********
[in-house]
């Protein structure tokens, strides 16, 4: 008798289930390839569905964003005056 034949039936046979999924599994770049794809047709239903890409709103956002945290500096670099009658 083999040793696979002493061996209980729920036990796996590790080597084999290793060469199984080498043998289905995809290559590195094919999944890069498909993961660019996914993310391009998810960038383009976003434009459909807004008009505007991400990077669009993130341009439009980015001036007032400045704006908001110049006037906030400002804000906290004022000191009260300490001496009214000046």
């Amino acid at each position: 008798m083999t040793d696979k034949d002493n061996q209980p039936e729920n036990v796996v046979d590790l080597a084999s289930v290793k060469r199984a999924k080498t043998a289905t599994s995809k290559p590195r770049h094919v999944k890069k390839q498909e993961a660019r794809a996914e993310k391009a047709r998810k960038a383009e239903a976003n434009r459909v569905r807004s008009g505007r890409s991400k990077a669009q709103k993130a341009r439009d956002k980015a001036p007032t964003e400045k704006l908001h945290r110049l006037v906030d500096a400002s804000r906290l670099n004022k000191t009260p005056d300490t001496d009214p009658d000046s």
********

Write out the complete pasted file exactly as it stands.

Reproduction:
[in-house]
């Protein structure tokens, strides 16, 4: 008798289930390839569905964003005056 034949039936046979999924599994770049794809047709239903890409709103956002945290500096670099009658 083999040793696979002493061996209980729920036990796996590790080597084999290793060469199984080498043998289905995809290559590195094919999944890069498909993961660019996914993310391009998810960038383009976003434009459909807004008009505007991400990077669009993130341009439009980015001036007032400045704006908001110049006037906030400002804000906290004022000191009260300490001496009214000046």
């Amino acid at each position: 008798m083999t040793d696979k034949d002493n061996q209980p039936e729920n036990v796996v046979d590790l080597a084999s289930v290793k060469r199984a999924k080498t043998a289905t599994s995809k290559p590195r770049h094919v999944k890069k390839q498909e993961a660019r794809a996914e993310k391009a047709r998810k960038a383009e239903a976003n434009r459909v569905r807004s008009g505007r890409s991400k990077a669009q709103k993130a341009r439009d956002k980015a001036p007032t964003e400045k704006l908001h945290r110049l006037v906030d500096a400002s804000r906290l670099n004022k000191t009260p005056d300490t001496d009214p009658d000046s």